Re: what is our answer to ZFS?

From: Anton Altaparmakov
Date: Tue Nov 22 2005 - 14:25:16 EST

On Tue, 22 Nov 2005, Theodore Ts'o wrote:
> On Tue, Nov 22, 2005 at 04:55:08PM +0000, Anton Altaparmakov wrote:
> > > That assumption is probably made because that's what POSIX and Single
> > > Unix Specification define: "The st_ino and st_dev fields taken together
> > > uniquely identify the file within the system." Don't blame code that
> > > follows standards for breaking.
> >
> > The standards are insufficient however. For example dealing with named
> > streams or extended attributes if exposed as "normal files" would
> > naturally have the same st_ino (given they are the same inode as the
> > normal file data) and st_dev fields.
> Um, but that's why even Solaris's openat(2) proposal doesn't expose
> streams or extended attributes as "normal files". The answer is that
> you can't just expose named streams or extended attributes as "normal
> files" without screwing yourself.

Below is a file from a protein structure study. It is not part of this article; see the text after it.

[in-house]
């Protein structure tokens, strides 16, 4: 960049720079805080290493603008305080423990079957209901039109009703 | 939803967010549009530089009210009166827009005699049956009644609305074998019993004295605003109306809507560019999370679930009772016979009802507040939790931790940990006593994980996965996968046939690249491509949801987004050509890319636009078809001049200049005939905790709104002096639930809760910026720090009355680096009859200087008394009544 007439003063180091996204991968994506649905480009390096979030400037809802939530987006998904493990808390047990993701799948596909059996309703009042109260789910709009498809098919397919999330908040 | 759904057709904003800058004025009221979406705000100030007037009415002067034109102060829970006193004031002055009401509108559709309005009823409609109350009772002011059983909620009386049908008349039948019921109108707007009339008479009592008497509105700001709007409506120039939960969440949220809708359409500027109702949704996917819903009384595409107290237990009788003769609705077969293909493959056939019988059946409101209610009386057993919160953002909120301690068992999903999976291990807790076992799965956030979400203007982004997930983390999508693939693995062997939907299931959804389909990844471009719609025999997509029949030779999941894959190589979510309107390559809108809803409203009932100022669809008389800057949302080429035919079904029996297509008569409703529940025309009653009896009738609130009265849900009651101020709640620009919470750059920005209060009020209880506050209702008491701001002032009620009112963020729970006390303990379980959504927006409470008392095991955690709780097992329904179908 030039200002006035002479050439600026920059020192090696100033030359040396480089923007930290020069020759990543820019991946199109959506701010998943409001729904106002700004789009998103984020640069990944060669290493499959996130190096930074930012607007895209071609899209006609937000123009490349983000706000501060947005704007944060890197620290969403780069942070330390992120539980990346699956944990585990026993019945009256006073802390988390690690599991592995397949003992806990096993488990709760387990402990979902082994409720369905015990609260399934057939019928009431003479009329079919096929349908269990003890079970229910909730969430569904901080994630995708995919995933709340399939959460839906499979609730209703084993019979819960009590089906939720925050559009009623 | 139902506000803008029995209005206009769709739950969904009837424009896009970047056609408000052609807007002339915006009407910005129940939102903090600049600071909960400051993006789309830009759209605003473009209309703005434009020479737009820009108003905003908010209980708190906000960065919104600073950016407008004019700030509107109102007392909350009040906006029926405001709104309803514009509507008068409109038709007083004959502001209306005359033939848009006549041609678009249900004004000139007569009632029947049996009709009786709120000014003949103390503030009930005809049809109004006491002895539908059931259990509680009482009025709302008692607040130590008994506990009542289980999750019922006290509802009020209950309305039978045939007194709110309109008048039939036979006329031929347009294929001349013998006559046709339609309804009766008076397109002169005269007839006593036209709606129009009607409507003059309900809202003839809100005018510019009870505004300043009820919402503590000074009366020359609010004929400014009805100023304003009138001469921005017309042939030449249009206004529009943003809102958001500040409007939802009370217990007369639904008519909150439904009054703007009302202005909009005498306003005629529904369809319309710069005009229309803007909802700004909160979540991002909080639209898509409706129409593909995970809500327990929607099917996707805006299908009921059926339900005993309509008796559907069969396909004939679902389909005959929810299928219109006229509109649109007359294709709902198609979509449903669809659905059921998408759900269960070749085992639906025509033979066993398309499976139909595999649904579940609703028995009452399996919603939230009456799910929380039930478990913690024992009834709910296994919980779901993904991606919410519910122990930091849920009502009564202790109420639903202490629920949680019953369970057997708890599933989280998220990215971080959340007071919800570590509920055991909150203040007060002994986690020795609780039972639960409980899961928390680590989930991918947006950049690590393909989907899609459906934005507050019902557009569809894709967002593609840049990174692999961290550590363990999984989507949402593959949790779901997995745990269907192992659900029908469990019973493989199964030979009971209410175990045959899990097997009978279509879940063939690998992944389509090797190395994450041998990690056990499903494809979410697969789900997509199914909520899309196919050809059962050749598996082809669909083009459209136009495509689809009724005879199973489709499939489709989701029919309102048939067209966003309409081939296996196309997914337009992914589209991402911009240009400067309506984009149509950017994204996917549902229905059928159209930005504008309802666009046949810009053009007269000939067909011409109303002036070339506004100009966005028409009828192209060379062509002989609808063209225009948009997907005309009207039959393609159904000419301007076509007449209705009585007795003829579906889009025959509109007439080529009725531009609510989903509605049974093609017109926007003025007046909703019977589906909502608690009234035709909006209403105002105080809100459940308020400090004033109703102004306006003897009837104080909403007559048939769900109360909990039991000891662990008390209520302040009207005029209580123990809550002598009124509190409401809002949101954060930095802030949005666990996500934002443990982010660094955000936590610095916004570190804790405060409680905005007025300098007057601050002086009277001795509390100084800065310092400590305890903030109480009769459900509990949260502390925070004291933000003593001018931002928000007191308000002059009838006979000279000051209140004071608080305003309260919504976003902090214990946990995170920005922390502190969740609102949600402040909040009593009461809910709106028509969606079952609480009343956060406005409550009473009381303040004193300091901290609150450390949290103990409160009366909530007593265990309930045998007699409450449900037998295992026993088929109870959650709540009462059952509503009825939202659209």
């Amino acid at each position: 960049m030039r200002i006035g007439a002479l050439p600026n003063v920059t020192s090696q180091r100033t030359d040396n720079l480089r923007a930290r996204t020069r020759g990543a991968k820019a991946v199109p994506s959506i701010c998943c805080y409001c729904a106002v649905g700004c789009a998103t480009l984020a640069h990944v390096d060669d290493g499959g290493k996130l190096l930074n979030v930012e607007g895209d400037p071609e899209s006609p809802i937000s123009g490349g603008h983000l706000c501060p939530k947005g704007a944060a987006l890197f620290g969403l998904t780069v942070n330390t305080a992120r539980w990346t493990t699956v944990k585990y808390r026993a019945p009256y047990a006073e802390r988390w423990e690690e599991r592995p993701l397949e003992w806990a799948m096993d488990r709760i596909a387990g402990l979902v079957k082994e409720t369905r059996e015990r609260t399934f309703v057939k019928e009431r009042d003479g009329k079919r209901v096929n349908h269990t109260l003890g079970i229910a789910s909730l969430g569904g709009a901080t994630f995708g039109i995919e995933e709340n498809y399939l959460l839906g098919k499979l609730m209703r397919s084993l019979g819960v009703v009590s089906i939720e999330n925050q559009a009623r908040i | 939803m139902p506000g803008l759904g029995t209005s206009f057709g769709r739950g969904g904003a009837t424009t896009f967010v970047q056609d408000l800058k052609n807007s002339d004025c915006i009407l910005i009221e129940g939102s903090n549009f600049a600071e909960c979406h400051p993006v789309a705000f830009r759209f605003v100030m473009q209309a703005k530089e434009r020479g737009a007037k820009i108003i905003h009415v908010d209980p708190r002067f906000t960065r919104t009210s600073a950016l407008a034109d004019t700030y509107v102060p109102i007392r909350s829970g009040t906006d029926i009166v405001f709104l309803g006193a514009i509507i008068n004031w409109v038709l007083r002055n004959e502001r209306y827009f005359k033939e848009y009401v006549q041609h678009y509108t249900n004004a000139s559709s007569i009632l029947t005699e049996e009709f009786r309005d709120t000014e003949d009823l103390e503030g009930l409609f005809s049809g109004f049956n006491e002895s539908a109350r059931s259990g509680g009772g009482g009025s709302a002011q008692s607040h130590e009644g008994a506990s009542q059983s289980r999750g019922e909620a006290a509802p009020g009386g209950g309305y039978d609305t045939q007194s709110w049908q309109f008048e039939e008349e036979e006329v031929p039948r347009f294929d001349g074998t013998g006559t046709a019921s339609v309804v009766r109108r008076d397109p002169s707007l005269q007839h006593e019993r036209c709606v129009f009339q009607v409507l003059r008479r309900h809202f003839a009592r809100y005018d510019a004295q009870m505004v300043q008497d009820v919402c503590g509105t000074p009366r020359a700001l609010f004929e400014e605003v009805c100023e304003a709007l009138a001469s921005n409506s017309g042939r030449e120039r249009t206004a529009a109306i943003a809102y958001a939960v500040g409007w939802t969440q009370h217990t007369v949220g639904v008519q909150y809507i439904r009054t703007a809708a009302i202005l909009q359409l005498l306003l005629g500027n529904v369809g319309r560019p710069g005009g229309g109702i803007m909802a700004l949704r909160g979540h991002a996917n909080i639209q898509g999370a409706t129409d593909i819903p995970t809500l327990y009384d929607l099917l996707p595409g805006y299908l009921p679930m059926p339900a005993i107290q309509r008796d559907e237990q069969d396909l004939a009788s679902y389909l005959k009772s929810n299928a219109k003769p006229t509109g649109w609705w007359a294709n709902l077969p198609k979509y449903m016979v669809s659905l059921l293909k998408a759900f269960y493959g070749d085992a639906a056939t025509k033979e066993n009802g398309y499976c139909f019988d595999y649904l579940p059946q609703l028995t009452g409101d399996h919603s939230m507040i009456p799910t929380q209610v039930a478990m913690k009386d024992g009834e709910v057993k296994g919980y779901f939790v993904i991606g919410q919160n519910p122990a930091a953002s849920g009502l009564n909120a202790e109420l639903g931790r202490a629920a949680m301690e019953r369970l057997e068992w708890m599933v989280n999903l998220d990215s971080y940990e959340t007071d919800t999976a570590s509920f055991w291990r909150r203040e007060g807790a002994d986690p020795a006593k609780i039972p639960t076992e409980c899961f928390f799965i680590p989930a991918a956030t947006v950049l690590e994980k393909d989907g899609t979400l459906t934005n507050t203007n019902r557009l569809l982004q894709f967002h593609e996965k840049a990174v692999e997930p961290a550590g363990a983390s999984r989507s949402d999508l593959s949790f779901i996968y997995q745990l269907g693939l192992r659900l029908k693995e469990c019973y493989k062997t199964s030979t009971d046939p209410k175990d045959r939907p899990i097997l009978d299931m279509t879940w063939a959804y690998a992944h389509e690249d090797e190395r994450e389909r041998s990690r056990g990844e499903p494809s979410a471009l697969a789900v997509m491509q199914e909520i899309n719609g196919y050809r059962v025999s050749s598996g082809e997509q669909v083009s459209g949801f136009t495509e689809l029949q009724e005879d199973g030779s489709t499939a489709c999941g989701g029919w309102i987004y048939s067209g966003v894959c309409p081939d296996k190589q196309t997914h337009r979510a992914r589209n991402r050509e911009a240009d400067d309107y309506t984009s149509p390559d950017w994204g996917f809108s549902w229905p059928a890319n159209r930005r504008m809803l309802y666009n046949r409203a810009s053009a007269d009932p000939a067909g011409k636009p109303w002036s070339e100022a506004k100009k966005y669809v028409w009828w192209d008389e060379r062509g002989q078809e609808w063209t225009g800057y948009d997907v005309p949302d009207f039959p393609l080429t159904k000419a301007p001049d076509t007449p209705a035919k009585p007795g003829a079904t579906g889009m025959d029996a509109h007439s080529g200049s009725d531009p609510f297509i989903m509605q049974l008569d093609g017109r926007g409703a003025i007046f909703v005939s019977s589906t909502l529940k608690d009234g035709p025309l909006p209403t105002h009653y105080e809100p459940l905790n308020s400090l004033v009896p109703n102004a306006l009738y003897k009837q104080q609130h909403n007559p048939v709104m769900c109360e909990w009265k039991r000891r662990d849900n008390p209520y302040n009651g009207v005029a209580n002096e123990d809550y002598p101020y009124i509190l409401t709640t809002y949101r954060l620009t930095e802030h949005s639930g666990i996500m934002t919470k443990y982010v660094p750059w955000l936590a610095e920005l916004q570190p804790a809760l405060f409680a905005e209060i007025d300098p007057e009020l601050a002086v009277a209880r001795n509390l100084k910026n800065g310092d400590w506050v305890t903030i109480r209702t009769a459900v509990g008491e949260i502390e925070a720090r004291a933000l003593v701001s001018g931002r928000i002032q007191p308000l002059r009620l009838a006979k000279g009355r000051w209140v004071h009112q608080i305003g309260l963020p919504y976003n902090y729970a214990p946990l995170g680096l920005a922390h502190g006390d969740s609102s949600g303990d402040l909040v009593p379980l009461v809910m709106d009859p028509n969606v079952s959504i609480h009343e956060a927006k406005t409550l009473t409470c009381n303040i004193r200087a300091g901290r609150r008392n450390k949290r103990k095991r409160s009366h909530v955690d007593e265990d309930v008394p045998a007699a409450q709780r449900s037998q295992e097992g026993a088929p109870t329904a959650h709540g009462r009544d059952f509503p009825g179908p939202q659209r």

Reiser4 does I believe...

> Also, I haven't checked to see what Solaris does, but technically
> their UFS implementation does actually use separate inodes for their
> named streams, so stat(2) could return separate inode numbers for the
> named streams. (In fact, if you take a Solaris UFS filesystem with
> extended attributs, and run it on a Solaris 8 fsck, the directory
> containing named streams/extended attributes will show up in
> lost+found.)

I was not talking about Solaris/UFS. NTFS has named streams and extended
attributes and both are stored as separate attribute records inside the
same inode as the data attribute. (A bit simplified as multiple inodes
can be in use for one "file" when an inode's attributes become large than
an inode - in that case attributes are either moved whole to a new inode
and/or are chopped up in bits and each bit goes to a different inode.)

Best regards,

Anton Altaparmakov <aia21 at> (replace at with @)
Unix Support, Computing Service, University of Cambridge, CB2 3QH, UK
Linux NTFS maintainer / IRC: #ntfs on
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